This topic describes techniques applicable to a Classic Machine Learning Web service.
By default, each published Web service is configured to support 20 concurrent requests and can be as high as 200 concurrent requests. While the Azure classic portal provides a way to set this value, Azure Machine Learning automatically optimizes the setting to provide the best performance for your web service and the portal value is ignored.
If you plan to call the API with a higher load than a Max Concurrent Calls value of 200 will support, you should create multiple endpoints on the same Web service. You can then randomly distribute your load across all of them.
The scaling of a Web service is a common task. Some reasons to scale are to support more than 200 concurrent requests, increase availability through multiple endpoints, or provide separate endpoints for the web service. You can increase the scale by adding additional endpoints for the same Web service through Azure classic portal or the Azure Machine Learning Web Service portal.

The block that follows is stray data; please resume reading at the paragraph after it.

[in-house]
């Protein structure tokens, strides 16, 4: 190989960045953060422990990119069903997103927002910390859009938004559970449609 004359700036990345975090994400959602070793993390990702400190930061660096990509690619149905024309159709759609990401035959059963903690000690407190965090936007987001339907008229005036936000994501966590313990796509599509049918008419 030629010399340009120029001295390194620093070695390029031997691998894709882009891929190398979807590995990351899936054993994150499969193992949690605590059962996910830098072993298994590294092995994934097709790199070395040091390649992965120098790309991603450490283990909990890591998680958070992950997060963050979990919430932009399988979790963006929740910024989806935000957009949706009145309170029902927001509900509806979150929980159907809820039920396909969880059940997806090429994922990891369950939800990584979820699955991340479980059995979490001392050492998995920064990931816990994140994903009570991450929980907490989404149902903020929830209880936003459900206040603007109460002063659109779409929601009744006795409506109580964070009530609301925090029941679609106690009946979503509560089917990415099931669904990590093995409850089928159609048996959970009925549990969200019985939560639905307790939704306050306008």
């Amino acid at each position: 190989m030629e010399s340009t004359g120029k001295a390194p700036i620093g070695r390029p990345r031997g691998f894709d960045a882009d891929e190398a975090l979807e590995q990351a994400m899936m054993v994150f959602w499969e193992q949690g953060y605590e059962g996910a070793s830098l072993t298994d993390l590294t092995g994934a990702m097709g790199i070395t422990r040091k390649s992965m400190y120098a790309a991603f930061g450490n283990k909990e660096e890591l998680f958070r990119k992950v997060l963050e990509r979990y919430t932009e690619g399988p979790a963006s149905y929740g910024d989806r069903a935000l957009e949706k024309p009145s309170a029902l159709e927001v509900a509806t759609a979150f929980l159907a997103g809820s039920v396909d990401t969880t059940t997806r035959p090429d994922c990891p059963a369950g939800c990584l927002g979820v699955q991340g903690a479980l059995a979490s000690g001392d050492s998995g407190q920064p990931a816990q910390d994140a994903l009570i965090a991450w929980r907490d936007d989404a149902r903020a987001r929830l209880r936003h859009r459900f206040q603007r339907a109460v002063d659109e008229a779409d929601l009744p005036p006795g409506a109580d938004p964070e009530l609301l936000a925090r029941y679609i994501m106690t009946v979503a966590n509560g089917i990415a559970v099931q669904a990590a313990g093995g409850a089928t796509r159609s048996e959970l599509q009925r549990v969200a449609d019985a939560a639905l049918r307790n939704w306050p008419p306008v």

For more information on adding new endpoints, see Creating Endpoints.
Keep in mind that using a high concurrency count can be detrimental if you're not calling the API with a correspondingly high rate. You might see sporadic timeouts and/or spikes in the latency if you put a relatively low load on an API configured for high load.
The synchronous APIs are typically used in situations where a low latency is desired. Latency here implies the time it takes for the API to complete one request, and doesn't account for any network delays. Let's say you have an API with a 50-ms latency. To fully consume the available capacity with throttle level High and Max Concurrent Calls = 20, you need to call this API 20 * 1000 / 50 = 400 times per second. Extending this further, a Max Concurrent Calls of 200 allows you to call the API 4000 times per second, assuming a 50-ms latency.